Hell in the Pacific.

The Pacific campaign of World War II is well documented in book, films, documentaries and models and has always been of interest to me as a subject for scale modelling.

After reading ‘With the Old Breed by EB Sledge I was in awe of just how gruelling and arduous the Pacific campaign was for the men of the fighting on the island beaches or in the jungle on the ground against a fanatical enemy. I had long wanted to compose a vignette or diorama with such a scene in mind and I wanted it to centre around a USMC Sherman.

When I came into possession of Academy’s old 1/35 M4A2 Sherman “U.S. Marines” kit I did a little research and soon learnt that the USMC modified their tanks for wading in jungle and applied a lot of improvised armour to their tanks. Many M4’s being up armoured with wood planking, sheet steel and old track links. This gave me a little room for artistic license and idea’s began to form.

This old Academy kit is pretty basic by todays modern manufacturing standards, but it still builds up well and a fine replica of the M4A2 Sherman can be produced. I searched through many photo’s of M4 Shermans in the Pacific and these are the ones that influenced me most:

I had the decals in my kit to produce “Nitemare II” as seen above so I chose to go with that option and I decided that I would place my Sherman on the beach in its finished setting.

Assembly of the hull, running gear and turret were all straight forward and the only modification was the wading gear.

I decided to cut down the wading kit stacks and fit the later reduced height version, some simple cutting and some photo-etched mesh from the spares box produced a satisfactory result.

The paint job was a simple one- I airbrushed the hull with lightened Tamiya O/D Green acrylics and used Gunze Dark Earth for the wood panels. The tracks were given an initial coat of metallic grey to prime them for weathering.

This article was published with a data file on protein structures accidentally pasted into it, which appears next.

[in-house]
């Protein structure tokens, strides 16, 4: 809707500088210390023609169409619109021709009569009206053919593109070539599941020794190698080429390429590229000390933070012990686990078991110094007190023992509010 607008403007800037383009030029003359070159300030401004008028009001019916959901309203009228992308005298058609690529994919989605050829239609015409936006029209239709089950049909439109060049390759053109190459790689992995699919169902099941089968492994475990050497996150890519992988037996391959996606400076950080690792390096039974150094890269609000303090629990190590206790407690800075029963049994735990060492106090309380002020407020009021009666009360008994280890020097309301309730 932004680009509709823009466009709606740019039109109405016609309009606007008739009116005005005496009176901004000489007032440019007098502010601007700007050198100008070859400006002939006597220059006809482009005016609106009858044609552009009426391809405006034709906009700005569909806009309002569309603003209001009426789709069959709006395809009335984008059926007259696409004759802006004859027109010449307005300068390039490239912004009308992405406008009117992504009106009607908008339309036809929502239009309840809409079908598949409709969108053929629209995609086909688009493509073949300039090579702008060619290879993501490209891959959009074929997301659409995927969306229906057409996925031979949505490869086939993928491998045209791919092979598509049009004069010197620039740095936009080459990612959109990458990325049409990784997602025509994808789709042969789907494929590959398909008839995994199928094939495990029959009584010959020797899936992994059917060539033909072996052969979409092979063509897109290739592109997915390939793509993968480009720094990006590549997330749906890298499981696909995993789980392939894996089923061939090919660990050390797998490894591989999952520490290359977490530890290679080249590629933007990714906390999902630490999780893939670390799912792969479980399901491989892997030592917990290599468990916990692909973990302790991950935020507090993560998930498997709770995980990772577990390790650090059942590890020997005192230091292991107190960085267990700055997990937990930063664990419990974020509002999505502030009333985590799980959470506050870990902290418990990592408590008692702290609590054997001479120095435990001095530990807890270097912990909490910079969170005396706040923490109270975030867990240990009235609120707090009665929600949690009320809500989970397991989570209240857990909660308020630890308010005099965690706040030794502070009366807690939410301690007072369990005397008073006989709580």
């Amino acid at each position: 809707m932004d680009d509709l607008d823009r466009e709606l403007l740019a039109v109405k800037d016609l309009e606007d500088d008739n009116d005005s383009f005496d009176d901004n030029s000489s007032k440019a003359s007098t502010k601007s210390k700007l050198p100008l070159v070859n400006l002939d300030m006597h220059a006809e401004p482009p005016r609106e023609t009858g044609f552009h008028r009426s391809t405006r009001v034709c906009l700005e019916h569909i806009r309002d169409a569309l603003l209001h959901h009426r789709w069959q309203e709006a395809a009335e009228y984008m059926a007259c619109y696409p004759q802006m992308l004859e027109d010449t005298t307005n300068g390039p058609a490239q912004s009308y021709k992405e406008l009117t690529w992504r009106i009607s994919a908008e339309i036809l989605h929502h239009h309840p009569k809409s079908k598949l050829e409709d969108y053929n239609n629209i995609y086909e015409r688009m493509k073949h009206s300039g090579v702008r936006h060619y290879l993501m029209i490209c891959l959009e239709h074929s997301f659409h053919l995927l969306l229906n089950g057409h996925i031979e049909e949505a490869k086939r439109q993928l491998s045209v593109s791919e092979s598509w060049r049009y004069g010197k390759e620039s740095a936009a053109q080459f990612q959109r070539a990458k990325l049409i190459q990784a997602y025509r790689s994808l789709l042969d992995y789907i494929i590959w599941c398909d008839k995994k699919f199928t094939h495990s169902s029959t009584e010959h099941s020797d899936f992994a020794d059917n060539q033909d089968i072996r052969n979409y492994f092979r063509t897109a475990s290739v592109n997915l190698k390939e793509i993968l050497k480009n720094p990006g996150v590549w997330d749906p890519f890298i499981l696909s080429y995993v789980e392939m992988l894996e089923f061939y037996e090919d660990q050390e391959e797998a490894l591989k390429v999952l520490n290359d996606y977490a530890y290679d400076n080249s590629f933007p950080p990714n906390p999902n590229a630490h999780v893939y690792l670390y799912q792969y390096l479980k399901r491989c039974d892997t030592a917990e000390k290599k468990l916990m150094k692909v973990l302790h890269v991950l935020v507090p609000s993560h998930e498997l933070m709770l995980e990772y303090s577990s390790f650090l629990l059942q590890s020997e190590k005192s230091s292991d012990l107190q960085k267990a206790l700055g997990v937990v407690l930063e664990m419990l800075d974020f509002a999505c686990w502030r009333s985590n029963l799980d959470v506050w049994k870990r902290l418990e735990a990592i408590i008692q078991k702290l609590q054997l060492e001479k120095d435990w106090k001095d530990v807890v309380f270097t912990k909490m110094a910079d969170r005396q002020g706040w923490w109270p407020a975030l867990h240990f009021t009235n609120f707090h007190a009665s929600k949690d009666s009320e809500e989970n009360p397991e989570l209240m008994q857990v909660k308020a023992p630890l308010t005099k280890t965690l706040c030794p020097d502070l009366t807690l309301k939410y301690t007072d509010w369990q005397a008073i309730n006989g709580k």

The fun bit! Weathering! For this project I really wanted to push the boat out with the weather beaten finish and produce a Sherman that literally looked like its been to hell and back!

The withering process was a s follows:

  1. Black and Brown Mig Ammo enamel wash over the model to highlight details.
  2. Dry-brushed metallic grey paint to edges of hatches and ride details.
  3. Sand pigment applied to the wheels and running gear.
  4. Tamiya weathering master dust applied to the rest of the vehicle.

Here is how the model looked after weathering:

Setting a scene and figuring it out……….

I purchased a good set of USMC tank crew figures and set out to improve on my figure painting skills. To be honest this is a modelling skill I struggle with so with each new figure project I strive to improve on the last one. I have begun using acrylic glazes to paint figures and I seem to be getting better results with this method. Here are the tank crew after painting:

The Beach: Now I had a vision in my minds eye of how I wanted to portray this scene I set about carving a foam display base and collecting materials for groundwork. I also took the opportunity to add a little stowage to the Sherman to provide more detail.

With a mixture of forest terrain, sand terrain paste and cut down palm trees I produced a somewhat desolate setting for our tank and her crew. I wanted to create the atmosphere of our tank crew finally coming to a stop after hours of fighting to take a beachhead and opening the hatches to look out and find…..

“There is nothing left……”

I hope you have enjoyed this vignette and hopefully it may have provide you with some inspiration to try something like this yourself. Until next time, take care and Happy Modelling!

Darren.

2 thoughts on “Hell in the Pacific.

  1. pappamikegolf

    Love the build. The weight of the tank is really well represented.

    More and more detail comes out the more I look.

    Excellent figures lend themselves to an atmospheric piece of work that is a stark representation of the conditions of the battlefield.

    Liked by 2 people

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